Geographies of Creative Expression


CFP: The Institute of Australian Geographers Conference, Armidale, 6th-9th July 2020


Session Organisers: Carlota de la Herrán Iriarte (UNSW Canberra), Zhe Li (UNSW Canberra), George Burdon (UNSW Canberra), Melinda Young (UNSW/UOW), Chantel Carr (UOW)


This session seeks to explore how creative modes of expression might constitute different ways of perceiving and knowing the world, and thus provide crucial sites for geographical thought. Affirming that “the world does not exist outside of its expressions” (Massumi, 2002: xiii), this session seeks to open a space for the analysis of creative modes of expression—such as those provided in literature, cinema, art and music—and the corresponding worlds they might generate, and how these might provoke, call into question or reframe the notions by which geographical thought proceeds. Whilst acknowledging the history of disciplinary research surrounding creativity and creative practices—and in a time in which the term ‘creativity’ risks becoming an empty buzzword of the neoliberal and entrepreneurial capitalist project (Raunig, 2013)—this session seeks to ask not how geographers might become more ‘creative’ or how any specific individual, object or practice can be labelled creative; instead the session seeks to theorise creative events as expressive in a sense that would therefore open a wider remit of potential ‘sites’ of creativity. 


This session therefore invites conceptual and empirical contributions that re-situate creative expression as a vector for different ways of ‘doing’ geographical thinking. In doing so, the session seeks to contribute to a conceptualisation of the ideational and material, non-representational forces of the world that exist beyond a human-centred, rationalist mode of apprehension (Williams et al. 2019; Ruddick, 2017). Furthermore, this session wishes to explore alternative and experimental modes of academic presenting that might enable geographers to enact the molecular force of expression beyond all molar systems of meaning and communication (McCormack, 2010). Here we might also look to Hawkins’ (2013; 2015) sustained calls to pursue geography’s interdisciplinary relationship with creative and arts-based practices and methodologies for inspiration. Finally, and politically, the session hopes to probe how creative expression might speak to “a world of many worlds” (Blaser & de la Cadena, 2018: 1), what William James named a ‘pluriverse’: one “permanently in the making, ongoing and unfinished” (Savranski, 2019: 17). 

The following is a non-exhaustive list of themes that contributions might engage with:

ˇ       Geographical sensibilities as expressed through film, music, art, literature or other creative practices

ˇ       The (micro-)politics of creative expression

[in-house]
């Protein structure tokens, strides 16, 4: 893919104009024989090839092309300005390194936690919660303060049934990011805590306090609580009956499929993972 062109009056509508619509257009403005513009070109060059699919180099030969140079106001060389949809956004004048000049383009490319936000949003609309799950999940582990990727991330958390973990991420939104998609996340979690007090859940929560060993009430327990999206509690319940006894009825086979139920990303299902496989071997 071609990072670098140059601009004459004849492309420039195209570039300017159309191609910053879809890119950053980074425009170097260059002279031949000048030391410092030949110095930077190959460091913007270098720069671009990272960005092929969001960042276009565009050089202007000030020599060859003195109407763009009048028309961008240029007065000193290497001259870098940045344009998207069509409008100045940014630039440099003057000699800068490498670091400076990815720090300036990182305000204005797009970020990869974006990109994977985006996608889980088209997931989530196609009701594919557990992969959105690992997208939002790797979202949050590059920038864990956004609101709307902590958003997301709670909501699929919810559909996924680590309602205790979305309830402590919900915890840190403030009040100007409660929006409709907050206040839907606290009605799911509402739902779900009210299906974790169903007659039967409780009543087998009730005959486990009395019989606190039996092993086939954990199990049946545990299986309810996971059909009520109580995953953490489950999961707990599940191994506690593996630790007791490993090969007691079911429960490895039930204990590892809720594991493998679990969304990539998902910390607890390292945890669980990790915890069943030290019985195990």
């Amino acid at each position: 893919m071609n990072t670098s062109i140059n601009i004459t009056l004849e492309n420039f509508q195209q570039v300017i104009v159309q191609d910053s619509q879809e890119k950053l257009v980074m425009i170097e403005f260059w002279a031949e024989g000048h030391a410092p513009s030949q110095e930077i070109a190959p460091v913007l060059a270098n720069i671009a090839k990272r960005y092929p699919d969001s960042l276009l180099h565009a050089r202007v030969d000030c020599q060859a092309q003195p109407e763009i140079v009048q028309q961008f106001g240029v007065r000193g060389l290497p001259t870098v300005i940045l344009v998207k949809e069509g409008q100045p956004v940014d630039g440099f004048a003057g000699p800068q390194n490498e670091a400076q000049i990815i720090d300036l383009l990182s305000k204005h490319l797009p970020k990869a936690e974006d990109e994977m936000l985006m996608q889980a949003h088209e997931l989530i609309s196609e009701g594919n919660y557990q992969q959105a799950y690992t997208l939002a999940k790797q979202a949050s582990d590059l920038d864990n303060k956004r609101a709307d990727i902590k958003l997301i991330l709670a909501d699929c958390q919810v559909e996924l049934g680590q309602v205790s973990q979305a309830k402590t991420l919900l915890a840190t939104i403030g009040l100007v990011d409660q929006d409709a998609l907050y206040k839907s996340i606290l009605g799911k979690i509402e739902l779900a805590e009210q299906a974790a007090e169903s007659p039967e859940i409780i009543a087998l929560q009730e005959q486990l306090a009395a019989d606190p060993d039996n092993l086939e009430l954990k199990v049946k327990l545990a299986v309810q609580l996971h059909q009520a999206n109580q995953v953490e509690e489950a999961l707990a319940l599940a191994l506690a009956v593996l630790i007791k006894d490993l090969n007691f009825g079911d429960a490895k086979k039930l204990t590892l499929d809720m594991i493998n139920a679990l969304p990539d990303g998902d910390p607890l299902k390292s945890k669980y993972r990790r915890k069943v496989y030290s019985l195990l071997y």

ˇ       Emergent sites of art-science collaboration 

ˇ       Philosophies of expression or creativity

ˇ       Post-/de-colonial expression

ˇ       Collectives/communities of expression

ˇ       Creative expression and feminist critique

ˇ       Engagements with the expressive force of human/nonhuman entanglements

ˇ       Conceptual and/or empirical experiments with creative modes of academic writing and presenting

ˇ       The geographies of specific modes of creative expression


Please send abstracts and expressions of interest to George Burdon (, Zhe Li (, Carlota de la Herrán Iriarte (, Chantel Carr ( and Melinda Young ( Please also submit abstracts online here:

The call for abstracts closes Friday 20th March.



Blaser, M., and de la Cadena, M. (2018). ‘Pluriverse: Proposals for a world of many worlds”. In A World of Many Worlds, Durham and London: Duke. 

Hawkins, H (2013) For Creative Geographies: Geography, Visual Arts and the Making of Worlds. Routledge.

Hawkins, H (2015) Creative geographic methods: Knowing, representing, intervening. On composing place and page. cultural geographies 22(2): 247-268.

Massumi, B. 2002. ‘Introduction: Like a Thought’. In B. Massumi [ed.] A Shock to Thought: Expression after Deleuze and Guattari. Pp. Xiii-xxxix.

McCormack (2010) Thinking in Transition: The Affirmative Refrain of Experience/Experiment. In B. Anderson and P. Harrison (Eds.) Taking Place: Non-representational Theories and Geography (pp.201-220). Surrey: Ashgate.

Raunig, G. (2013). Factories of Knowledge, Industries of Creativity. Los Angeles: Semiotext(e).

Ruddick, S. (2017). ‘Rethinking the subject, reimagining worlds’. Dialogues in Human Geography, 7(2), pp. 119-139.

Savranski, M. (2019). ‘The Pluralistic Problematic: William James and the Pragmatics of the Pluriverse’. Theory, Culture, Society. Online First, pp. 1-19.

Williams, N., Patchett, M., Lapworth, A., Roberts, T., and Keating, T., (2019). ‘Practising post-humanism in geographical research’. Transactions of the Institute of British Geographers, 44(4), pp.637-643.




George Burdon

PhD Researcher in Cultural Geography

School of Science, University of New South Wales Canberra